It was here that I had heard about La Cascadas de Rio Negro (black river waterfalls). I had been exploring the city when in the distance I heard a woman’s voice say in perfect English “I live here” while speaking to other guests of the ship. I approached her and asked if she could direct me to the waterfalls. Her face immediately lit up, and she grinned at me with a sparkle in her eye. I was fortunate to have run into a local woman (who was from the States and living in Trujillo). She was so sweet and beyond helpful. She inquired as to how I knew of this local secret, and I informed her I had done my research before arrival and just happened to come across a mention of the falls in an article I had been reading. She told me of her last hike to the falls and how as she sat on the banks of the river a cougar had come out to get a refreshing drink from the flowing water. I was beyond excited to see and experience something that only the locals knew of.
She put me in a cab and a 15-minute drive later I was dropped off on the property of yet another American. Two brothers had been living in this quiet town for eight years, and now they call it home. I spoke with this gentleman for about 20 minutes on how to navigate my way through the forest. There was no real trail to follow, but there were mule trails used to bring goods to the few people that lived in the jungle.
After discussing the best way to find the falls I set off on my journey. It was hot and humid, as I made my way through the jungle. A canopy of large palms and local fauna surrounded me. Sunlight peered through the rare openings in the trees and bounced off the huge elephant ears that surrounded me. As I hiked, I thought how untouched and quiet the jungle was, in the distance I could hear the roaring sound of the black river and my excitement grew. About 20 minutes into my hike a beautiful thing started to happen… Butterflies began to emerge from the thick jungle that engulfed me. Huge blues and purples, reds and magentas, colors I had never seen before, large butterflies would dart across my path and be gone as quickly as they appeared. (Too fast to get any photos, unfortunately).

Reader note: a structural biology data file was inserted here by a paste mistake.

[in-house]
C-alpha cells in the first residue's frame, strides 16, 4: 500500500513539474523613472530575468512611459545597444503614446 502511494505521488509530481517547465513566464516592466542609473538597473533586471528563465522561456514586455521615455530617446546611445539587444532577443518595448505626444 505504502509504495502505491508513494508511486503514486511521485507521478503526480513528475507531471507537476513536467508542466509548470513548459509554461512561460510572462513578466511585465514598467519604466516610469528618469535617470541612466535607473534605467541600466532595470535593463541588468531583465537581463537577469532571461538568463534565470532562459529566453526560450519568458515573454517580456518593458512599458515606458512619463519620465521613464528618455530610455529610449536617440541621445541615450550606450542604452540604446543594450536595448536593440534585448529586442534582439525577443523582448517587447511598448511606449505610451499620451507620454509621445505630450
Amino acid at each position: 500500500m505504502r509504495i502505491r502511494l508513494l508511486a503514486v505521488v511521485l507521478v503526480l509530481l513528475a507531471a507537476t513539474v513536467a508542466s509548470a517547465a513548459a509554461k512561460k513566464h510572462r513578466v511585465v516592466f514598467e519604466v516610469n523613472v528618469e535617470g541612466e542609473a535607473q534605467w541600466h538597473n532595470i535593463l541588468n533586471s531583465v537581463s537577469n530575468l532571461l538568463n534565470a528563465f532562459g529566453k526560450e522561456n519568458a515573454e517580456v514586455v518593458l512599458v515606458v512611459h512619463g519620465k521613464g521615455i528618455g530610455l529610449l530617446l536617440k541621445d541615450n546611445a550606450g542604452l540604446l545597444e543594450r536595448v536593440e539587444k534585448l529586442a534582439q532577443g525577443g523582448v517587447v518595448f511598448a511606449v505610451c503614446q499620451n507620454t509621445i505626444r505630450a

It was about 30 minutes into the journey that I came across my first set of small falls. The “trail” led me to a small opening where I was able to navigate via rocks and boulders to the middle of the river. It was here I sat and listened, nature all around me, untouched by modern man. I honestly felt like I was one of few people to ever sit on this rock and that I was experiencing something that, so few will ever get to touch, to see.
After a quick dip in one of the natural pools had carved out by the falls, I decided to press forward and hopefully catch a glimpse of the large falls I had set out to experience. Another 20 minutes or so I came to a fork in the path, one direction seemed to disappear into the jungle, and the other looked relatively easy to navigate. I, of course, chose the easier looking route being that I was hiking alone through a strange jungle. About 10 minutes into this path it was made clear to me that I had chosen wrong, as I was climbing the side of the mountain. So I turned around to explore the other path. While retracing my footsteps to the fork in the trail, I came across an un-nerving site. There next to one of my footprints was a huge paw print. It looked like I had some company on my journey. Remembering earlier about the story of the cougar seen here a few months prior I decided to push on with great caution. As I approached the fork again I heard a most unexpected sound, children laughing. For hours I had been alone in nature with just my thoughts and the sounds of the jungle, and out of nowhere the joyful sound of children laughing and playing. As I followed the laughter, I came to yet another natural pool with half a dozen local kids (no older than 12) swimming and playing in the fresh waters. They were, to say the least, shocked to see a traveler emerge from the trees into their hidden playground. They let me swim with them briefly to cool off from my long hike. And I was off once more as I was running out of time before I had to turn back to make the ship before it left.